Larry Keller never actually takes the stage in Arthur Miller's All My Sons. What the audience knows about him is limited to what is conveyed by the other characters. Though he never appears on stage, he still remains an important character in the story.
What happened to Larry during the war is not entirely clear at first. Officially, he is listed as missing in action, something that gives his family hope that he may still be alive. Kate, in particular, looks for signs and omens that Larry still lives and will return someday.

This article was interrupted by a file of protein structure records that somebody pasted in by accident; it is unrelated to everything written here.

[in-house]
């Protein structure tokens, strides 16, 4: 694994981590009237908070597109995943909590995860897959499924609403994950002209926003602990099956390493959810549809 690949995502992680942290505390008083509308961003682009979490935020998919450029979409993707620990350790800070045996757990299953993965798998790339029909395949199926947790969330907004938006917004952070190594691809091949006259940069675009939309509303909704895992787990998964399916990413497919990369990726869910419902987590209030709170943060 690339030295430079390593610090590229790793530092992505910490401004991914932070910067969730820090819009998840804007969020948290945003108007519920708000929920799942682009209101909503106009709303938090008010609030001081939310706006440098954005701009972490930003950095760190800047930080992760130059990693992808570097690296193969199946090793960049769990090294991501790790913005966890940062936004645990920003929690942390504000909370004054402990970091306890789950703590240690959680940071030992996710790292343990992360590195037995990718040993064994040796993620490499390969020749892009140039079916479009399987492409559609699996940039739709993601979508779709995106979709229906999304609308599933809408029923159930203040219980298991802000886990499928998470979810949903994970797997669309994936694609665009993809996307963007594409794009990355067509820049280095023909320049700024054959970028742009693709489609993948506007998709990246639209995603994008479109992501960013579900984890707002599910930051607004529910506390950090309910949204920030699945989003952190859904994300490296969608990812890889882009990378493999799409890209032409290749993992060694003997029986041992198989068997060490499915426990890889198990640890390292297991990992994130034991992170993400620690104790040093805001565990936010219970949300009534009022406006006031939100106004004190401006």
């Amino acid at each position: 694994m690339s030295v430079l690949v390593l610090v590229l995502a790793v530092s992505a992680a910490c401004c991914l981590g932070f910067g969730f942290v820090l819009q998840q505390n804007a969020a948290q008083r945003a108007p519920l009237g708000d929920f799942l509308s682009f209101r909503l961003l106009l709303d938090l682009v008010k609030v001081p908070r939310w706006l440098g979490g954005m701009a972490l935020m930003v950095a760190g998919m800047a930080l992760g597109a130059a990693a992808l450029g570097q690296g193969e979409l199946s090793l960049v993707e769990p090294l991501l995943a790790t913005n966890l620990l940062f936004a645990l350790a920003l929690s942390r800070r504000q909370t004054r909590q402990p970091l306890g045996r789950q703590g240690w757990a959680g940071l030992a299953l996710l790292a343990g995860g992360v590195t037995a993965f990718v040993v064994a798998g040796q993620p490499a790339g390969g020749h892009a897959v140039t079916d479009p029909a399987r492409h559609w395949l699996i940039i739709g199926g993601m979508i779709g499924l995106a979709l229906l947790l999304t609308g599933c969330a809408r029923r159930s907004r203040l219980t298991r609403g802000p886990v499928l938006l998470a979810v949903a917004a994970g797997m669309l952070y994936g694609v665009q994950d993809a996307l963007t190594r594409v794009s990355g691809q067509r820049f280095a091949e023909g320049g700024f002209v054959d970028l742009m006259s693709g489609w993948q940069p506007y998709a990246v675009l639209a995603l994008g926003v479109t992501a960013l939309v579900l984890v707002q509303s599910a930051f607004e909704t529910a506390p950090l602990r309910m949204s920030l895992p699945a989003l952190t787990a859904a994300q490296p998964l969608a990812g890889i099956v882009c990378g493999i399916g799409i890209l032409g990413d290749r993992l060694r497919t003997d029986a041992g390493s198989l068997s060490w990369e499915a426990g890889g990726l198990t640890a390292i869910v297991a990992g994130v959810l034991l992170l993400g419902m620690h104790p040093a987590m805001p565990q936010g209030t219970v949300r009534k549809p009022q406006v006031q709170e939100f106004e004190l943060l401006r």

These hopes are dashed towards the end of the play. It turns out that Ann Deever, Larry's former fiancée, knows the truth of Larry's fate. We learn that Larry took his own life during the war. Ann has Larry's suicide note, in which he confesses that he cannot live with the knowledge of his father's crimes. Ann had hoped to keep this secret to herself. However, Kate's stubbornness in refusing to accept that Larry is dead finally forces her to reveal the truth. Only then can Kate accept the reality of her son's death and consent to a marriage between Ann and Chris. It is this new knowledge that leads to Joe's own suicide at the end of the play.